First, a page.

The NICHD Study of Early Child Care is considered to be the most thorough investigation of the effects of child care on infant–mother attachment despite limitations that include a sample that is not nationally representative of the United States and the possibility that the poorest quality child care arrangements were likely not sampled. Contrary to meta-analytic findings of the earlier literature that focused only on the effects of the amount of care provided without adequately controlling for selection effects, the NICHD Study found that a number of features of child care (the amount of child care, age of entry into care, and the quality and stability of child care) were unrelated to the security of infant–mother attachments or to an increased likelihood of avoidant attachments, except when mothers provided less sensitive parenting of their infant.11 For the children who received less sensitive maternal care, extended experience with child care, lower-quality child care, and more changes in child care arrangements were each associated with an increased likelihood of developing an insecure attachment with their mothers. The strongest predictor of security in the infant–mother attachment, regardless of children’s experiences with child care, was the sensitivity in a mother’s care of her infant (which includes a positive regard for her infant, responsiveness, and lack of intrusiveness or hostility), suggesting that it is the quality of mother–child interactions rather than maternal absence or child care experiences per se that determine the quality of attachment.

Results from a longitudinal study conducted in Israel have indicated that infants’ experiences with very low-quality centre care was associated with increased rates of insecure infant–mother attachment,12 regardless of the sensitivity of the mothers’ caregiving.  The quality of care observed in the Israeli centres was generally poorer than that typically observed in the NICHD Study in the U.S., thereby enhancing our knowledge regarding associations between quality of child care and the mother–child relationship. The children who received care in family child care settings or who received kibbutz (collective community in Israel) home sleeping, both care types that likely supported closer caregiving relationships than the poor quality centers, were more likely to be securely attached to their mothers.

Some studies have found that non-parental care experiences appear to lessen links between parent–child relationships and child development.13-15 However, evidence from the NICHD Study and other studies have indicated that family influences are consistently stronger and more pervasive than the effects of child care on child development.16-19

Effects on cognition and language

Positive associations have been consistently demonstrated between higher-quality child care and greater cognitive and language development, even after taking into account associations with family selection factors, and other potentially confounding correlates, such as the cognitive stimulation received in the home, and a mother’s language abilities.20-22 In addition, more experience with centre-based care was found to be related to greater language development (more language production) at 15 and 24 months as well as better cognitive development at age 2, controlling for family factors as well as language stimulation in the care setting.22 Longer-term benefits of higher quality child care for better academic and cognitive functioning now extend through middle childhood and adolescence.23,24

Effects on peer and teacher relations, compliance, and behaviour problems

Early child care experience is generally accompanied by greater exposure to peers at early ages and possible associated effects on early peer competencies. Indeed, more experience in child care settings with other children is associated with positive skills with peers in those settings but is also associated with caregiver ratings of negativity.6 The effect of child care on child compliance and behaviour problems has been controversial but fairly consistent. More hours of child care have been related to heightened behaviour problems, beginning at age 2 and extending into early middle childhood.23,25-27 In addition, early centre-care experience is associated with more problem behaviours.28 The negative effects of child care hours in the NICHD Study have been found to be more strongly related to externalizing behaviour in early childhood when children received poorer care from their child care providers and when children spent a greater proportion of time with a group of peers that was larger in size than recommended by experts.29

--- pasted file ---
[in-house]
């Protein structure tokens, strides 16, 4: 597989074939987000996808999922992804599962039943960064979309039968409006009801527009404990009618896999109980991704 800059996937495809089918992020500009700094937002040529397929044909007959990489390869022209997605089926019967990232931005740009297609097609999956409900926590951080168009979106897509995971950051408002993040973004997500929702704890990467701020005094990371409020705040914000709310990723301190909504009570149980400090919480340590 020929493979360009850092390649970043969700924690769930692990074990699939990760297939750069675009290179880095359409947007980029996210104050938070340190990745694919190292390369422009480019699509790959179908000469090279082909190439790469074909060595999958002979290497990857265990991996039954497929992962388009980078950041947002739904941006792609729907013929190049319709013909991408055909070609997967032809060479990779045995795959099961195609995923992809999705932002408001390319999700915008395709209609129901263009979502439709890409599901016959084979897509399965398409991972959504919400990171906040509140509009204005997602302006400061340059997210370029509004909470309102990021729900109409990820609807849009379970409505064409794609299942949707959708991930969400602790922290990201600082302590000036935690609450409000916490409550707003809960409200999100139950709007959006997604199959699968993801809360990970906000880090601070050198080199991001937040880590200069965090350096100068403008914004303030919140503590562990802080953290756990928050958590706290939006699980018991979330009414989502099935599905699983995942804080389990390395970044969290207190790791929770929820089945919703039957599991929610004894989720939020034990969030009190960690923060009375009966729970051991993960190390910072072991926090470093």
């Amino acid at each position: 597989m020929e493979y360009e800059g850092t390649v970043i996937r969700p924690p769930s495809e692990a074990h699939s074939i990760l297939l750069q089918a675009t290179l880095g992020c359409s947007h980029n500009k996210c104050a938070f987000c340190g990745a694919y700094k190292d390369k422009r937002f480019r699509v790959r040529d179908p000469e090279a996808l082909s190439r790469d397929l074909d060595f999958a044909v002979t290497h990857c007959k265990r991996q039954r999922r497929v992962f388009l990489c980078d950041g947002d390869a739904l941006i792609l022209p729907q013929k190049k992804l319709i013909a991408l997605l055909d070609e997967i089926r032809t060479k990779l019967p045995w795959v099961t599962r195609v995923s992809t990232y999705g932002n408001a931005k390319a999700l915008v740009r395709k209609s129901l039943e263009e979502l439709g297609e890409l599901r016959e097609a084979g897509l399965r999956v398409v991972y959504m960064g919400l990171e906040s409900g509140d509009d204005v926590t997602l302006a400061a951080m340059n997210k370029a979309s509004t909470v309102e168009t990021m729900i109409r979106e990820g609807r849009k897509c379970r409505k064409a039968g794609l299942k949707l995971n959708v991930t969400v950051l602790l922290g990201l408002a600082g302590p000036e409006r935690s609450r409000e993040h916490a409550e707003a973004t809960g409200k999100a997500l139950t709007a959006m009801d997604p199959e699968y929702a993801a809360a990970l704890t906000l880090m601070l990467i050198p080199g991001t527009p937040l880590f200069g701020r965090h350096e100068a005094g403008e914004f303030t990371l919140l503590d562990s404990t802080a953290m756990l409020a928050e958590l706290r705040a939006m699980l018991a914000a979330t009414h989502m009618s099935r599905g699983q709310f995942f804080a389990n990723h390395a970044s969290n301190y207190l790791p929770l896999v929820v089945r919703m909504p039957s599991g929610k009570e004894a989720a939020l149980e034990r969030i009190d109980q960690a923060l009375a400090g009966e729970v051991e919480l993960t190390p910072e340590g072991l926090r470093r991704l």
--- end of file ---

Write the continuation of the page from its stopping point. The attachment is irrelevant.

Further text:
Children who experience higher quality early child care characterized by better relationships with their care providers have subsequently better relationships with their teachers in school.30 Positive teacher-child relationships appear to persist over time, as shown by links found between the quality and style of early relationships with child care providers, subsequent relationships with care providers and preschool teachers, and relationships with kindergarten teachers. Such positive relationships in early child care are important for children’s social and cognitive development and their success in school.31


The positive linkages between child care quality and a variety of positive outcomes are among the most pervasive findings in developmental science. Higher-quality child care (in the form of responsive and stimulating care) is associated with better cognitive and language development, positive peer relations, compliance with adults, fewer behaviour problems, and better mother–child relations. While there have been fewer consistent relations to different types of child care experiences, centre-based care appears to be beneficial to children’s cognitive development, although it may also be associated with problematic social relations. Unless child care quality is very poor, or the mother is insensitive to a child’s needs, non-parental child care does not appear to undermine the security of the infant–mother attachment per se, but there are indications that this relationship may be more vulnerable when the mother herself provides less sensitive care and her child experiences poorer quality care, more changes in arrangements or many hours of care.

Implications for Policy and Services

Non-parental child care is experienced by a majority of young U.S. children beginning at very early ages. The implications of research into the effects of child care clearly support the provision of high-quality care and parental access to such care. Poorer-quality child care may be harmful to children’s healthy development and relationships with their parents, while good-quality care appears to be beneficial to their development and relationships. Research implications regarding which type of care should be promoted and which type of care parents should choose for their infants and toddlers are not clear, given that the benefits of centre-based care in the cognitive and language development of children, even when the quality of care is high, may be accompanied by problems in social development. It is clearer, however, that young children benefit from child care experience when the quality of caregiving they receive is responsive to their social-emotional needs and cognitively stimulating.


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How to cite this article:

Owen MT. Child Care and the Development of Young Children (0–2). In: Tremblay RE, Boivin M, Peters RDeV, eds. Bennett J, topic ed. Encyclopedia on Early Childhood Development [online]. Updated: February 2011. Accessed May 29, 2024.